Tennessee Store Clerk Found Guilty of Fatally Shooting Black Teen for Stealing Beer

Astore clerk from Tennessee was found guilty of shooting and killing a Black teen in 2018, authorities said.

The Shelby County District Attorney’s office said in a press release on August 16 that Anwar Ghazali, 29, was convicted of second-degree murder after a four-day trial. On March 29, 2018, at the Top Stop Shop on 1127 Springdale Street in Memphis, Dorian Harris, 17, entered the convenience store and “took at least one beer ... without paying.” Ghazali, with a handgun drawn, ran after Harris and shot at him several times.

Ghazali returned to the store; told a witness, “I think I shot him”; and did not call the police, according to the press release. A neighbor found Harris’ body at around 4 p.m. in a yard about a block away from the convenience store with a gunshot wound in the back of his left thigh.

Security footage viewed by the jury showed Ghazali pointing his gun at the teen before he left the store and then running out after Harris, WMC reported.

“His life was cut short when he was chased at least shot at three times with a fatal gunshot wound to his left thigh and left to bleed out and die,” said state prosecutor Lora Fowler during the trial, according to the news station.

Ghazali was arrested two days after the shooting and admitted to firing several shots at the teen. The 29-year-old said he never meant to kill Harris for stealing the beer and claimed he fired the gun in the air as warning shots. The bullet struck Harris’ femoral artery and caused the teen to bleed out while he ran away.

"The defendant took it upon himself to be the judge, the jury and the executioner over a $2 [drink]. That's why we're here," said Fowler during closing arguments. "Why are you using deadly force to defend a [drink]?"

Harris’ death sparked two days of protests across the street from the convenience store where Ghazali pulled the trigger. Matt Porter, a lawyer representing Harris’ family, told the publication the store was closed for two weeks following the teen’s death.

Effie Fitch, Harris’ grandmother, told USA Today that she was pleased with the verdict in the case but said Ghazali should have been charged with first-degree murder.

"I feel that the charge should have been first degree," Fitch told the publication. "He took a life, so it should be for life."

Blake Ballin, Ghazali's attorney, told NBC News in a statement that they tried to focus the jury on facts “and not on the color of someone's skin.”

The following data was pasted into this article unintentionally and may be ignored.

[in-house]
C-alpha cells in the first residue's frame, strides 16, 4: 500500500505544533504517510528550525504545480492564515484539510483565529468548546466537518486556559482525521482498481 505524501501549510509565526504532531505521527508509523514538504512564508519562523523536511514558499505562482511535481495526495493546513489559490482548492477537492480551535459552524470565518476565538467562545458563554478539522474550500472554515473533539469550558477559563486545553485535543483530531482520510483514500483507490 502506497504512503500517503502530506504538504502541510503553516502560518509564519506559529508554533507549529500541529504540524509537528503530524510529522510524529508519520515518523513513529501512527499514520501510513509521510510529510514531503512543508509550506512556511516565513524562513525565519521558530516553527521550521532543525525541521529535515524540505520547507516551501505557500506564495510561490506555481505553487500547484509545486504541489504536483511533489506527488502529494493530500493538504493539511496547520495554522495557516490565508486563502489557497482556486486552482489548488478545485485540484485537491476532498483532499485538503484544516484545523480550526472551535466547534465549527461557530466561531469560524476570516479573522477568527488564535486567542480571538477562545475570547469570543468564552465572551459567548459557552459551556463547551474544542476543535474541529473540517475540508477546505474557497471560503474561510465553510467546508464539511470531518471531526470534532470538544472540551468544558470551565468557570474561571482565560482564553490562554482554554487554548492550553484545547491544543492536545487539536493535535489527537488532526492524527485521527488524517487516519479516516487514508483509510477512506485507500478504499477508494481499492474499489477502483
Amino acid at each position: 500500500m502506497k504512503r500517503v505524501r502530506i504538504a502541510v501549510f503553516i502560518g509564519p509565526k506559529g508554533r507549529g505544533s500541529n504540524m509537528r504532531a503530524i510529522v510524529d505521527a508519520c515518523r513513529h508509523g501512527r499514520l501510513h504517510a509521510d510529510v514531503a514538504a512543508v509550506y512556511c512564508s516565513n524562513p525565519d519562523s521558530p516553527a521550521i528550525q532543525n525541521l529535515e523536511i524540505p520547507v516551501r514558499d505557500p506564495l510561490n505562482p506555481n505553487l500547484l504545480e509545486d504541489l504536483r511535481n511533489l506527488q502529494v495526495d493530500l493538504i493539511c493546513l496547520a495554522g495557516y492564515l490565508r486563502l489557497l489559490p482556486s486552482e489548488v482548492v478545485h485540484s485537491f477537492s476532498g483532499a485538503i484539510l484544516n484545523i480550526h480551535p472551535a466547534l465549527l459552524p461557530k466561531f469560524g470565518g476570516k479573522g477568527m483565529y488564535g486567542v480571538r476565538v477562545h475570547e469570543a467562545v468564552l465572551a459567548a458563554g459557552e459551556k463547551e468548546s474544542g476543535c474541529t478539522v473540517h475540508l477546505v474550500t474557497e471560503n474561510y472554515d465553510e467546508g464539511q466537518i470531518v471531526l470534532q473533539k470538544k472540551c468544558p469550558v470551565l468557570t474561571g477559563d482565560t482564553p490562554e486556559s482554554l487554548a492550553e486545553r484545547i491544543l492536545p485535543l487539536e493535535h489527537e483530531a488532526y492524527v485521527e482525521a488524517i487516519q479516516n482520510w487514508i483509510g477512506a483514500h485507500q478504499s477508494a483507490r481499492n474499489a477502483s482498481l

"Memphis is a community that is struggling with many things," Ballin told the news station. "Racial and economic inequality plague us daily. I understand why this case has caused public frustration because another African American kid has been needlessly killed. But decisions of guilt and innocence and questions of intent should not be based on emotion."

Ghazali will be sentenced on September 23 by Judge W. Mark Ward, according to the district attorney’s press release. In Tennessee, second-degree murder is punishable by up to 60 years in prison.

Earlier this month, four Black teenagers who were going door to door in their community in Arkansas to raise money for their high school football team had a white woman pull out a gun on them.

Wynne Police Department Chief Jackie Clark previously told WMC that on August 7, officers responded to a report of “suspicious persons,” but when they arrived at the scene, authorities said they found four teenagers lying on the ground while a white woman stood over them with a gun. On August 12, they arrested the woman, who was identified as Jerri Kelly. Kelly, 46, was charged with four counts each of false imprisonment in the first degree, aggravated assault, and endangering the welfare of a minor in the second degree, according to arrest records viewed by The North Star.

One of the teens, a 16-year-old sophomore who attends Wynne High School, previously told WREG that he and three other students were selling restaurant coupon cards when they arrived at Kelly’s home. Kelly ordered the teens to get on the ground, spread their legs, and keep their hands behind their backs.

Two of the teens were reportedly wearing their football jerseys.

Superintendent Carl Easley of Wynne Public Schools told WREG that the team sells the coupons every year, but the district may stop the door-to-door fundraising.

“We intend to review all methods of fundraising used by school groups in grades K-12 to insure the safety of our children,” Easley told the news station.

About the Author

Maria Perez is a breaking news writer for The North Star. She has an M.A. in Urban Reporting from the CUNY Graduate School of Journalism. She has been published in the various venues, including Newsweek, Juvenile Justice Information Exchange, City Limits, and local newspapers like The Wave and The Home Reporter.